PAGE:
Over the next six years SMEs (small and medium-sized businesses) in Europe will have access to finance worth €952 million, primarily from EU structural funds, according to an article in Customs Today.
In Cyprus alone, the fund aims to drive competitiveness and growth in SMEs, which make up 90 percent of the country’s economic activity. Cyprus’s Ministry of Energy and Trade has begun implementing a €160 million programme to boost SME competitiveness, according to SME Envoy and head of European Affairs Unit Constantinos Karagiorgis.
At a European Commission workshop on “EU Access to Finance Day” Karagiorgis said that the Cypriot economy is lacking in areas that promote growth. He added that local businesses faced major difficulties in accessing funding and funding tools. New businesses in particular faced challenges at a crucial point in their development when it may be difficult to prove their creditworthiness and sustainability.
Businesses in Cyprus are hit with the highest lending rates in the euro zone, which are more than 2 percent higher than the average lending rates in other EU states. Other difficulties that SMEs face include strict loan terms and banks’ demands for collateral at excessive levels.
In order to alleviate these challenges, Karagiorgis says that the Cypriot government should make securing sufficient funding for businesses – particularly SMEs – a priority. Cypriot SMEs have access to two main EU funding tools; COSME, which provides guarantees and business capital to SMEs, and InnovFin of the Horizon 2020 programme, which offers guarantees for research, growth and innovation.
They will also be able to benefit from the first funds from the new European Fund for Strategic Investments (EFSI) in the near future, following a decision by the European Investment Bank’s Board of Governors. The decision means that European SMEs should be able to access financing before the summer, according to a European Commission press release.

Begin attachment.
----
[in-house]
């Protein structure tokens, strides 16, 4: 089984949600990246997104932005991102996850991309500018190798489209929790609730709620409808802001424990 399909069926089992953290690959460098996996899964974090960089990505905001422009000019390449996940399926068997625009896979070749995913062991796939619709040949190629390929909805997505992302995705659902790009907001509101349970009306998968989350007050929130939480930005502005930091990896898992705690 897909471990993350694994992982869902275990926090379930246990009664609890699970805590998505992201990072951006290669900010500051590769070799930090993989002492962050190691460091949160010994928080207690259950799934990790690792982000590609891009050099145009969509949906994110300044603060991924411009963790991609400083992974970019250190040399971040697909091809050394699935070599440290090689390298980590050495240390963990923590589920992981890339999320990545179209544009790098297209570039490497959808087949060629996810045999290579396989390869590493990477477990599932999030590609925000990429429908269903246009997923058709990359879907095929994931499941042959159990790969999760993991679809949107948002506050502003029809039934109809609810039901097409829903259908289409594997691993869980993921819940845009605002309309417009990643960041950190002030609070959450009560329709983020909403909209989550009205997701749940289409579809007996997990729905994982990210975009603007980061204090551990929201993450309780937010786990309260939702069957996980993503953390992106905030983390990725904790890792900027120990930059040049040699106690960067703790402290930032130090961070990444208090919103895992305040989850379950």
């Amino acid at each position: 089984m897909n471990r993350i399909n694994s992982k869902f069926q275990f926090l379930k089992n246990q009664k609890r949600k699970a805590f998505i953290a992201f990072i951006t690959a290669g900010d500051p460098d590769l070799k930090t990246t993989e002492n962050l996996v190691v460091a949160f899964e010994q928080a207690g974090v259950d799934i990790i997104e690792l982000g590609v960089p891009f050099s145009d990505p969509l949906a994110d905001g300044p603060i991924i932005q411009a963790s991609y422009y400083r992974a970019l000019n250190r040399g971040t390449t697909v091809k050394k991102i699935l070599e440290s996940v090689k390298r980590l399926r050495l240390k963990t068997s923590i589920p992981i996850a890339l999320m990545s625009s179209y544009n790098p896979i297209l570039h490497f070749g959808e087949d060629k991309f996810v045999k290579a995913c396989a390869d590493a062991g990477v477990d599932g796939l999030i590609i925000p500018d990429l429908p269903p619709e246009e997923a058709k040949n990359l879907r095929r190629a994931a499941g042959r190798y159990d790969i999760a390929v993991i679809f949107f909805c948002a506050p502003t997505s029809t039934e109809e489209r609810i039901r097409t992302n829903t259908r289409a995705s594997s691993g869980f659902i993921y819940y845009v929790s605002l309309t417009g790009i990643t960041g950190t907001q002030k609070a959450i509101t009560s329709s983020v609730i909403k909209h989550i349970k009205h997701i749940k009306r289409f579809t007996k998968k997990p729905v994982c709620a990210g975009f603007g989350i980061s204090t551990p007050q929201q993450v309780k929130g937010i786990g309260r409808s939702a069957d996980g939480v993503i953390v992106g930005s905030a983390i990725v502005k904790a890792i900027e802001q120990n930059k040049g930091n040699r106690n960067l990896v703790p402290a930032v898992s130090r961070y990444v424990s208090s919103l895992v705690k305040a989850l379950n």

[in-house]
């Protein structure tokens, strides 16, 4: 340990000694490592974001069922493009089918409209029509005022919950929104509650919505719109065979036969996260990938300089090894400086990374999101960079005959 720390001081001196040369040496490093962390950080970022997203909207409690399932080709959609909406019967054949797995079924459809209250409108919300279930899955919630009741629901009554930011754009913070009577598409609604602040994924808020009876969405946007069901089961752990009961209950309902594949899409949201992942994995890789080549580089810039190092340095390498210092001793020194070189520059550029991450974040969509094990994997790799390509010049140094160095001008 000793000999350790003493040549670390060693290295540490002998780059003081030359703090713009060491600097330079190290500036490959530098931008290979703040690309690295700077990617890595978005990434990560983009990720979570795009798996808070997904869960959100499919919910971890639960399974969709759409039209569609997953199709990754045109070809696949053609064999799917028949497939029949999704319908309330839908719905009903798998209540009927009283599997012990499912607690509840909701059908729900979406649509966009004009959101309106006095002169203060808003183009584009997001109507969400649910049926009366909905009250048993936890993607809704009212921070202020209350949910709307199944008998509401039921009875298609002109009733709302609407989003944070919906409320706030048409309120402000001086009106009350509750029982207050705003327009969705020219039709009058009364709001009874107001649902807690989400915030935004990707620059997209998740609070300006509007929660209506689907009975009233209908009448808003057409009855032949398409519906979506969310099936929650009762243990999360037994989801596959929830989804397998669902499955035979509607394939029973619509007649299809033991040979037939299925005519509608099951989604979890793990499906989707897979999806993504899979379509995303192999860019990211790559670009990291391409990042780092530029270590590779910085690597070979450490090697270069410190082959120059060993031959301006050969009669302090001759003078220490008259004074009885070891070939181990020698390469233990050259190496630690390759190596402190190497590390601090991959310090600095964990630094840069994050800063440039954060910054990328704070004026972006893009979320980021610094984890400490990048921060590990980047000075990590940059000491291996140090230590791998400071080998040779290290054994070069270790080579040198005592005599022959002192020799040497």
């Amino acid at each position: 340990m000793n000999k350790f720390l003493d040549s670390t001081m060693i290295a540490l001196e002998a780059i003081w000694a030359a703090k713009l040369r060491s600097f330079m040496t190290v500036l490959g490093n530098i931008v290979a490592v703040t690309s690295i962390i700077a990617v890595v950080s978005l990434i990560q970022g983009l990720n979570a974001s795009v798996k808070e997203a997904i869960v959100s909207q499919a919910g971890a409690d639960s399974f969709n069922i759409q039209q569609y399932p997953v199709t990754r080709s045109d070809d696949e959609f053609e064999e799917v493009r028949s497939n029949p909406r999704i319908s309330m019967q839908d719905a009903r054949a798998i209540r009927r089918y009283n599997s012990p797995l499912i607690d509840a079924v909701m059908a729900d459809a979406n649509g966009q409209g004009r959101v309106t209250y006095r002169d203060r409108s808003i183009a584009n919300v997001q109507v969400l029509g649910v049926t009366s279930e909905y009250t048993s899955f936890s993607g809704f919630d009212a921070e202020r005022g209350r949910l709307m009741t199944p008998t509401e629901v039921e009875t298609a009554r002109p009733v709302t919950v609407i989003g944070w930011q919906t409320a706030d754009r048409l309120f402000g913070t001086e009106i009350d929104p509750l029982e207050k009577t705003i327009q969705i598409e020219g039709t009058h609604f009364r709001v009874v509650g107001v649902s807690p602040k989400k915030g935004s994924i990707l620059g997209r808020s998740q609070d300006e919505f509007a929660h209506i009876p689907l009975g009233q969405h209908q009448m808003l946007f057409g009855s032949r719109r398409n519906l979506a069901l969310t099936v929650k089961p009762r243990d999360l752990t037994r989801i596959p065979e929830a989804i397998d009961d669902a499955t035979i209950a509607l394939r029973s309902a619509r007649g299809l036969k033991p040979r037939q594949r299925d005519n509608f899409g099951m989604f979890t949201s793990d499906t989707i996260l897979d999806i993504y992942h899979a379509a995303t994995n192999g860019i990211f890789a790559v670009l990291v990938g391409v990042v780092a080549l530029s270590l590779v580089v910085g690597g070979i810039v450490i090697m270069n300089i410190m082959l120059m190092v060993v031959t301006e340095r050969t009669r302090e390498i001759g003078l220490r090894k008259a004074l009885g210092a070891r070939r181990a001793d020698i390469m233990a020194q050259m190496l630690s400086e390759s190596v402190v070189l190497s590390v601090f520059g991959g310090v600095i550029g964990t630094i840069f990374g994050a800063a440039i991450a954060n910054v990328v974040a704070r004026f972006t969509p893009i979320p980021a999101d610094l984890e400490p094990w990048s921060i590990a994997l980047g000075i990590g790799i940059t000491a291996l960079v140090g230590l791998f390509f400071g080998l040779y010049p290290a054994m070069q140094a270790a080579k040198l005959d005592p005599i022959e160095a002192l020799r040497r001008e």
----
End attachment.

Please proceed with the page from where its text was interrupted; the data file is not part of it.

While the EFSI wont be ready for use until September, SMEs can access capital through the European Investment Fund – part of the EIB group – until the EFSI is in place. Infrastructure projects can also gain from similar pre-financing arrangements while the EFSI is established.
EU institutions are aiming to adopt the draft EFSI regulation by July, so that funds can start flowing into infrastructure investments in transport, digital, telecoms, as well as hospitals and schools, by the autumn.
Work on other parts of the Investment Plan is being fast-tracked to make sure they are ready by September. These include establishing a transparent project pipeline of European investment opportunities and a European Investment Advisory Hub.
The Commission plans to adopt a green paper on the Capital Markets Union and launch a public consultation of all stakeholders. Its 2015 Work Programme has set an agenda to remove regulatory barriers to investment, and increase access to finance for SMEs. As we said in a previous article European SMEs Suffer From ‘Fragmented’ Finance Rules “small and medium-size enterprises in Europe suffer from barriers preventing them from shopping around for funding.” “They face a harsh investment climate due to fragmented rules for lenders and borrowers and a lack of “risk culture.”
So, great news for SMEs across Europe; entrepreneurialism and innovation have been held back through deficiency in funds, a situation which has hampered growth alongside high public debt in some countries. SMEs do play a large role in Europe’s economy and with more access to capital they have a better chance to grow and help speed up economic recovery.